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Addressing the challenges of Advanced Care Planning after dementia diagnosis

Following an extensive study into Advanced Care Planning for people with dementia, resources aiming to address some of the gaps the study found will be officially launched this week.

New resources will help empower people with dementia and their families to feel equipped to have conversations about their values and wishes (Source: Shutterstock)
New resources will help empower people with dementia and their families to feel equipped to have conversations about their values and wishes (Source: Shutterstock)

The in-depth study, a collaboration between The University of Sydney Cognitive Decline Partnership Centre and HammondCare involved examining academic literature, reviewing reports and extensive public consultation with over 80 people from all states and territories. 

Participants in the consultation included consumers, carers and their advocates, health and aged care providers, academics and government officials involved with Advanced Care Planning.

The seven findings, complied in the final ‘Future planning and advance care planning: Why it needs to be different for people with dementia and other forms of cognitive decline’ report are:

  • Advanced Care Planning should cover an extended period of time and include a wide range of issues
  • Individuals should receive a timely diagnosis of dementia and information about the potential prognosis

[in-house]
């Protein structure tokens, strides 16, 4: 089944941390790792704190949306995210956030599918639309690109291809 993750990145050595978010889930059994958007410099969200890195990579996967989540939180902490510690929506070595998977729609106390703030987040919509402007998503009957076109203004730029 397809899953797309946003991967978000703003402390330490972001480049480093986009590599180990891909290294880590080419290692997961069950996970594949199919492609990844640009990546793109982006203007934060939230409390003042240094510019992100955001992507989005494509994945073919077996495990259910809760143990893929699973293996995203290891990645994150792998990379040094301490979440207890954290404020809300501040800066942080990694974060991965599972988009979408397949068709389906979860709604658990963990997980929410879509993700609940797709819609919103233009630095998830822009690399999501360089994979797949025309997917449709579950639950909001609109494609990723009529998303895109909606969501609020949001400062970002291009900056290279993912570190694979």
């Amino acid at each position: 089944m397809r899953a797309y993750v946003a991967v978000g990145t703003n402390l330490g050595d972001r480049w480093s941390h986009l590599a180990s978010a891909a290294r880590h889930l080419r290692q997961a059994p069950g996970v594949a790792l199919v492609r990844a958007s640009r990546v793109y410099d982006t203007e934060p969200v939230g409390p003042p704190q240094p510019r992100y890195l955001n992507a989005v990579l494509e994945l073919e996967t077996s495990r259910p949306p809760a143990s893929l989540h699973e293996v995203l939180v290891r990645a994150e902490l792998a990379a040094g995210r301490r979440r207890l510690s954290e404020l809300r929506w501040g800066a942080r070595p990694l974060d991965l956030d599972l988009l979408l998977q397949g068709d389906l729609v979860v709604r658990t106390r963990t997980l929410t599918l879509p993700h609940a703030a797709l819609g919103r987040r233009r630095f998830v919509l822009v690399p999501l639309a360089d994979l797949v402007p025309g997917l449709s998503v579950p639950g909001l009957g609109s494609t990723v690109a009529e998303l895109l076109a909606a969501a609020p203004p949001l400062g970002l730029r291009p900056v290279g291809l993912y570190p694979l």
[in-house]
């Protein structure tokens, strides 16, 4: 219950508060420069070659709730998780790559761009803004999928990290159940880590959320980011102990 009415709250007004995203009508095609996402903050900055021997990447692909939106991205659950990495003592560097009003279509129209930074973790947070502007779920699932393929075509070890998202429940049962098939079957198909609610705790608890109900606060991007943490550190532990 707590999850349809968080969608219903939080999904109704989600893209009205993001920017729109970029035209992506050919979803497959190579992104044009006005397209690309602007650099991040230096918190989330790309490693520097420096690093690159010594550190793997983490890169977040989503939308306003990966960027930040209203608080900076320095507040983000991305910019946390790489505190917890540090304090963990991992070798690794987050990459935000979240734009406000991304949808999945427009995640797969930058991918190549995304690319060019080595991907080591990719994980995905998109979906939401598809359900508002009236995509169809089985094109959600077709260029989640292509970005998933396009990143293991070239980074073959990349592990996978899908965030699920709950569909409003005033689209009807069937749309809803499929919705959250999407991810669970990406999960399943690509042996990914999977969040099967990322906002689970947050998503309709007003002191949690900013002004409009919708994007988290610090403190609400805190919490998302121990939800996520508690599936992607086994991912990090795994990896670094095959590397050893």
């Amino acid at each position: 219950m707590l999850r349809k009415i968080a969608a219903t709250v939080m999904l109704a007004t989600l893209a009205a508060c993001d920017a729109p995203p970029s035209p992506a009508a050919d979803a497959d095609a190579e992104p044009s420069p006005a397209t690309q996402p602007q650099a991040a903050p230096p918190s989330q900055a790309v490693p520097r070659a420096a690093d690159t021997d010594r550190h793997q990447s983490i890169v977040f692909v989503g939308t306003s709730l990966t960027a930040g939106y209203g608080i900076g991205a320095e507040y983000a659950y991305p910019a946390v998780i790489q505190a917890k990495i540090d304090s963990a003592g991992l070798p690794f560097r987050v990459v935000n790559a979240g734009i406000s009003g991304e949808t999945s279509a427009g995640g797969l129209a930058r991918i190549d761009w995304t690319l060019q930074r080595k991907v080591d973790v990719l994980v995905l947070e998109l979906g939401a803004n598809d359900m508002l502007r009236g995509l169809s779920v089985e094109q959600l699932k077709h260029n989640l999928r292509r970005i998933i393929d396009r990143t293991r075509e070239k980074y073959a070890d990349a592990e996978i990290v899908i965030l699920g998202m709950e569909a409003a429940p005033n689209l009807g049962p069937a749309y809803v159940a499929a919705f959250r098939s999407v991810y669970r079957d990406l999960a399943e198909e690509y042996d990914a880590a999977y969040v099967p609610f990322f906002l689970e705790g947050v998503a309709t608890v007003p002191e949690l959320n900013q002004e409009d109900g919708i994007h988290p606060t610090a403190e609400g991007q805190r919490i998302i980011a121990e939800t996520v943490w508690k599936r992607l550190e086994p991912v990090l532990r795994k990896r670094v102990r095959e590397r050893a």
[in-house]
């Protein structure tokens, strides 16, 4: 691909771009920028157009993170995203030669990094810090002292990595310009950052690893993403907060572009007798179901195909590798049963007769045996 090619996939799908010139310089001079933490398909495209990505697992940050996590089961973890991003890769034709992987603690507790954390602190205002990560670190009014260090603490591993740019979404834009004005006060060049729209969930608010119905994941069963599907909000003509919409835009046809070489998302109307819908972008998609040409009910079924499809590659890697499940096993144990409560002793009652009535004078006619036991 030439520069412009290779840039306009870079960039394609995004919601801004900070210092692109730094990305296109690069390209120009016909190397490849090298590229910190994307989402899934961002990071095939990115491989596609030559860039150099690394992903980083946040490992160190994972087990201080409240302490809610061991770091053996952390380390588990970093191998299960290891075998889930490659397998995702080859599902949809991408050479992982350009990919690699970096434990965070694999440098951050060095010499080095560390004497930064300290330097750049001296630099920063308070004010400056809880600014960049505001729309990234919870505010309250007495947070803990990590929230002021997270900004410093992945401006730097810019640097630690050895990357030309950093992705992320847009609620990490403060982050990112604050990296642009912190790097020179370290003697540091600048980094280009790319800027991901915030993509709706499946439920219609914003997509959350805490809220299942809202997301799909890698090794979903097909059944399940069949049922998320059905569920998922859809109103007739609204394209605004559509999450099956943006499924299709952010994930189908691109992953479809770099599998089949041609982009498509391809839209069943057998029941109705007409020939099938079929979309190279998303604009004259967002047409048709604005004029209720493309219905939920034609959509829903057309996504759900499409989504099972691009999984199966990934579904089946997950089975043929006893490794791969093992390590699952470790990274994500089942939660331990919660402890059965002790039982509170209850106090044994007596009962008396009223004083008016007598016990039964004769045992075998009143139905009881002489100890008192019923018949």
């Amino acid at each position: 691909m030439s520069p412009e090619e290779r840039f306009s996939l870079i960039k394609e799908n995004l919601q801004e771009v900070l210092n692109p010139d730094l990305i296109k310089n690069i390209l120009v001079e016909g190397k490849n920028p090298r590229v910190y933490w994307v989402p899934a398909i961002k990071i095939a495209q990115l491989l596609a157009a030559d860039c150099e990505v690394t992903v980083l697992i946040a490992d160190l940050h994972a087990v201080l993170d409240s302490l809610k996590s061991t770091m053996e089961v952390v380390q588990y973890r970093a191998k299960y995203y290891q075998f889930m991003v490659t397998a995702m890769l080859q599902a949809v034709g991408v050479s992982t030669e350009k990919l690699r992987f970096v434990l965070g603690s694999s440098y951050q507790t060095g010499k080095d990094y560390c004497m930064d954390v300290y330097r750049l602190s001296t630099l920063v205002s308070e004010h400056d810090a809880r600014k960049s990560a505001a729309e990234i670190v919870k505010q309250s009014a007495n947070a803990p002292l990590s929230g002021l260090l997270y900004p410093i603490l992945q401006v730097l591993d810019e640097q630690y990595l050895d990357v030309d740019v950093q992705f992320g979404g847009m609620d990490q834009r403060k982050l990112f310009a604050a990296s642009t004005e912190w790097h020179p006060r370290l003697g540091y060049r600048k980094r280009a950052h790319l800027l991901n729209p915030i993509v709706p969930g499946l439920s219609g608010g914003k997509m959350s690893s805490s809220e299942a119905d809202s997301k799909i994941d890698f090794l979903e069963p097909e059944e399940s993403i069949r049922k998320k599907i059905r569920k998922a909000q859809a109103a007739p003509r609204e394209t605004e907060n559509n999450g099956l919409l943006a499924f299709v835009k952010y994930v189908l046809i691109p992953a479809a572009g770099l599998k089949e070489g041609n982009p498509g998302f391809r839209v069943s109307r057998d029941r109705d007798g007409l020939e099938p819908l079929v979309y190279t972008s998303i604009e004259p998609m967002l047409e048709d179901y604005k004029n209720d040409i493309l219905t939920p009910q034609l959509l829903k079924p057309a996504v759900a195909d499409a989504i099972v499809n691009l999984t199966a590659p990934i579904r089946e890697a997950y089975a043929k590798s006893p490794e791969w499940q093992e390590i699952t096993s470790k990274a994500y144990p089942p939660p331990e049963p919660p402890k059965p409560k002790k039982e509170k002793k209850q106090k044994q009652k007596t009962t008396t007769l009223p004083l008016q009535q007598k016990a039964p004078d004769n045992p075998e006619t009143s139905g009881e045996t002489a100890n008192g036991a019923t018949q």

• Advanced Care Planning should be done as soon as possible after diagnosis of dementia, if not done previously
  • Effective Advanced Care Planning requires conversations that focus on understanding a person’s values and beliefs, and what is important to them
  • The appointment of one or more substitute decision-makers is critical
  • They should be involved in discussions and decision-making as much as possible
  • Particular care is needed with transfers between health and care settings

Lead Investigator Professor Meera Agar, Palliative Care Physician says the report highlights the need to focus on empowering people with dementia and their families to feel equipped to have conversations about their values and wishes.

“It’s also important to have a professional workforce who are highly skilled and place value on supporting these discussions,” she says.

“Our research also shows it is imperative that better systems and training are put in place to ensure anyone who is involved in the care of someone who has dementia enquires about earlier discussions, involves the person with dementia as much as possible, and respects these wishes when decisions about care need to be made,” she adds.

Kathy Williams, consumer representative from Alzheimer’s Australia’s Consumer Dementia Research Network says it’s not just about a person’s medical condition.

“It’s about where they’re going to live, who’s going to be caring for them, what kinds of activities they still want to participate in and who can visit,” she says. “Good advance care planning enables control in the future when you don’t have a voice, and it releases family from the burden of decisions.”

Professor Agar will be presenting the findings at a forum in Adelaide on Thursday 6 April 2017. Visit the website for more details. 

The forum will also provide an overview of the resources developed to support an increased up take of advance care planning for those with dementia.  The resources can be found on both the Cognitive Decline Partnership and Alzheimer’s Australia Start2Talk websites.

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